What's the Ideal Temperature of a Freshwater Aquarium?
Keeping a fish tank at home is very demanding, but all the effort is worth it. Watching the fish swim in harmony in the pristine water mesmerizes anyone, but to get to this point takes work and knowledge. For example, being clear about the ideal temperature of a freshwater aquarium is essential for the fish to be able to live in it in the long term.
Although this value may remain relatively constant throughout the year, it should be noted that some species require more heat than others and that, depending on the year, some fish need temperature increases (or decreases) in order to reproduce. If you want to know more about this subject, we encourage you to keep reading.
What’s the ideal temperature of a freshwater aquarium?
First of all, it’s necessary to emphasize that here we’re going to focus our attention on freshwater aquariums, because saltwater tanks require very different conditions and should always be at lower temperatures. In the world of non-marine fish tanks, it’s often said that there are cold-water fish and warm-water fish.
Although this term doesn’t say much about each species, it does serve to establish a number of generalities. For example, all warm water (or tropical) fishes live in aquatic environments with temperatures above 20 °C (68 °F). Examples in this group are guppies, platys, discus fish, or danios.
In contrast, fish that thrive best between 10 and 20 °C are considered cold-water fish. There are very few domestic representatives in this block, but the most famous is undoubtedly the goldfish (Carassius auratus). Although goldfish can withstand temperatures well above these, they thrive best in temperate environments.
Finally, polar fish are those that thrive in waters between 0 and 10 °C. For logistical reasons, almost no guardians keep specimens of this group in their homes. The vast majority of freshwater species are considered tropical or warm water species (with the exception of goldfish).
So what’s the ideal temperature of a freshwater aquarium?
Each species has a specific temperature range, but some generalities can be established for first-time keepers. As professional websites indicate, almost all tropical fish are comfortable at the exact temperature of 25 °C (77 F) (which can fluctuate sporadically between 24 and 27 °C – 75 to 80 Fahrenheit).
To maintain this constant temperature you should get a specific aquarium heater (with sufficient power for your specific tank). Set it to the desired limit (usually 25-26°C) and place it in the water. Don’t worry, it will turn off when the water warms up to the desired temperature.
You can also get a thermometer that will tell you the temperature of the water at all times, as the heater may turn off accidentally, break or not be able to control the temperature range.
Things change a little if you have cold-water fish (such as goldfish). The ideal temperature for this species is between 15 and 18°C (59 to 64 F), so there’s no need for a heater. On the other hand, in certain months of the year, it’s sometimes recommended to install surface fans to lower the temperature of the water in the tank (by evaporation).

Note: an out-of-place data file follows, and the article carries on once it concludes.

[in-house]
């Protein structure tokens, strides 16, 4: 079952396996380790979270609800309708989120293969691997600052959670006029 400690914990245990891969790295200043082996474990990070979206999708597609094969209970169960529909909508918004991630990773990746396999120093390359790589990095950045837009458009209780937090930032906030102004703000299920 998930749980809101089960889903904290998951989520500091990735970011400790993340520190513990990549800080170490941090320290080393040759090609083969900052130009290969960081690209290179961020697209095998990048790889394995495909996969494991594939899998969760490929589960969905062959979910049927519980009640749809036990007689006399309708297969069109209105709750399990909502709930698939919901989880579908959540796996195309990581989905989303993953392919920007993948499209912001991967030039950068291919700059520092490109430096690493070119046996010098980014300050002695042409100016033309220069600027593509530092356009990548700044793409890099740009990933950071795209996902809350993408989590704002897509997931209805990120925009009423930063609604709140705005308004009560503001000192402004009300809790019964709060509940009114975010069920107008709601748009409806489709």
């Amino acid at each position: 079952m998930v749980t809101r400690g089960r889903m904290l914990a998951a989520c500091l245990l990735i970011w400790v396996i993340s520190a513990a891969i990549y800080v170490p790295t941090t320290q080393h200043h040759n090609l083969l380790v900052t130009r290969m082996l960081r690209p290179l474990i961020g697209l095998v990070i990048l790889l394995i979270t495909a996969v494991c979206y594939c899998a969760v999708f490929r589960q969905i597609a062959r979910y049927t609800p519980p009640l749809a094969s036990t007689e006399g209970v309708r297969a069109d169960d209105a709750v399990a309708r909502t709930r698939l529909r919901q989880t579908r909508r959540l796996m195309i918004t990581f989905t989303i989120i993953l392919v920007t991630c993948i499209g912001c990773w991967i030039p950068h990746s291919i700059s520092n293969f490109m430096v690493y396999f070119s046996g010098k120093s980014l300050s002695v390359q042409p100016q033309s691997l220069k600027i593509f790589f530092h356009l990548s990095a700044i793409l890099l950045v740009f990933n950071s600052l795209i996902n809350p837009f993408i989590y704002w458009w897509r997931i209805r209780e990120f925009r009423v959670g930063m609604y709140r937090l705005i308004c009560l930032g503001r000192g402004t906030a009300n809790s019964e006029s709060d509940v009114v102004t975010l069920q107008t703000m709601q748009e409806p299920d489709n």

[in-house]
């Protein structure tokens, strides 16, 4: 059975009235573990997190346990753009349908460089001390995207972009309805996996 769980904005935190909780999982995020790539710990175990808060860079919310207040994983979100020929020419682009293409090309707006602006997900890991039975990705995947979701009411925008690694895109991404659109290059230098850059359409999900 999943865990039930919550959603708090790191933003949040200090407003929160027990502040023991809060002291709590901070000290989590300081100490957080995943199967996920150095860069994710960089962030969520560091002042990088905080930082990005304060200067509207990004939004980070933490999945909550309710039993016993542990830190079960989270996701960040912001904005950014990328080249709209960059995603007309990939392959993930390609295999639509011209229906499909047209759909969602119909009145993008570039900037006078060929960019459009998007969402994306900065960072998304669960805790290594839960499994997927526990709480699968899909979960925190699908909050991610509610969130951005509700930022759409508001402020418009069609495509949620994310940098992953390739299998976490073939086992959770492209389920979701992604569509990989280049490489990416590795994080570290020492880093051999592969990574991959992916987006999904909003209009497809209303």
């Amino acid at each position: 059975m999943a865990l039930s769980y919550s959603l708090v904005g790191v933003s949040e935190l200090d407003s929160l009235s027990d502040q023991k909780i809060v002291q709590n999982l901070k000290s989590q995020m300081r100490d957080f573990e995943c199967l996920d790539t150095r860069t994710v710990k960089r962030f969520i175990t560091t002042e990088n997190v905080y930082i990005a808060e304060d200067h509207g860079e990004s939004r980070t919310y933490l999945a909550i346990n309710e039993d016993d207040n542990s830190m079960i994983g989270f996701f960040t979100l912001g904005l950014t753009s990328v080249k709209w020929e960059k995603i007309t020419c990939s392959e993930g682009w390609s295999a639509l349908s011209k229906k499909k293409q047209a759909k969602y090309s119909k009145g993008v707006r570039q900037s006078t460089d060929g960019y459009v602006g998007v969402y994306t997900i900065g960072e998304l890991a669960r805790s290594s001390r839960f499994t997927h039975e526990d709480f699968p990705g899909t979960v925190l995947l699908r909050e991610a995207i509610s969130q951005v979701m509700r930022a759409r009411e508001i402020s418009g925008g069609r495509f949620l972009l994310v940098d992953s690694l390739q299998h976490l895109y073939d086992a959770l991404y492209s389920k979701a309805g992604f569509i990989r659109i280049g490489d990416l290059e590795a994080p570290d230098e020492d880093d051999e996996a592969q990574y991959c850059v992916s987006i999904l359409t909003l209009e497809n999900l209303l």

These rules don’t apply if you want to keep fish of a specific species. For example, many tropical fish require an occasional rise in temperature to enter the reproductive phase, but others need a small drop in temperature. Be well informed before making any such changes to your tank.
Conditions that can change the water in your aquarium
Now you know that the ideal temperature for a tropical aquarium is 25°C (77 F), while a cold water aquarium will be best kept between 18 and 20°C (64 to 68 F). However, certain changes can sporadically alter the microclimate of the aquarium, and these can seriously affect its members.
In the following list, we’ll show you situations that can cause the temperature of the tank to oscillate dangerously:
- Location of the tank: A tank located in front of a window can experience a dramatic temperature increase if the sun’s rays fall directly on it. On the other hand, at night, there’ll be sharp drops in temperature (especially in winter).
- Lighting: Small fish tanks with inadequate lighting can become very hot in a matter of hours.
- Drastic water changes: Water from a tap or bottle is always colder than water from a heated aquarium. If you make very drastic changes (50% of the tank volume or more) you’re likely to disrupt the ecosystem.
- Faulty heater: A disconnected heater during the coldest month of winter can be devastating. Therefore, it’s essential to monitor the tank temperature with an accessory thermometer at all times.
Beyond these external agents, it should be noted that all fish require a constant thermal range to be well. Fluctuations can result in stress and the death of the fish, so choose the location of your aquarium carefully before setting it up.
Achieving the ideal temperature of a freshwater aquarium is easier than it seems. The most important thing is to choose a part of the house with little temperature changes for your tank and, from then on, the heater will do the rest of the work. Of course, you should monitor it and check its temperature every day. This is the only way to prevent a sporadic mishap from escalating.It might interest you...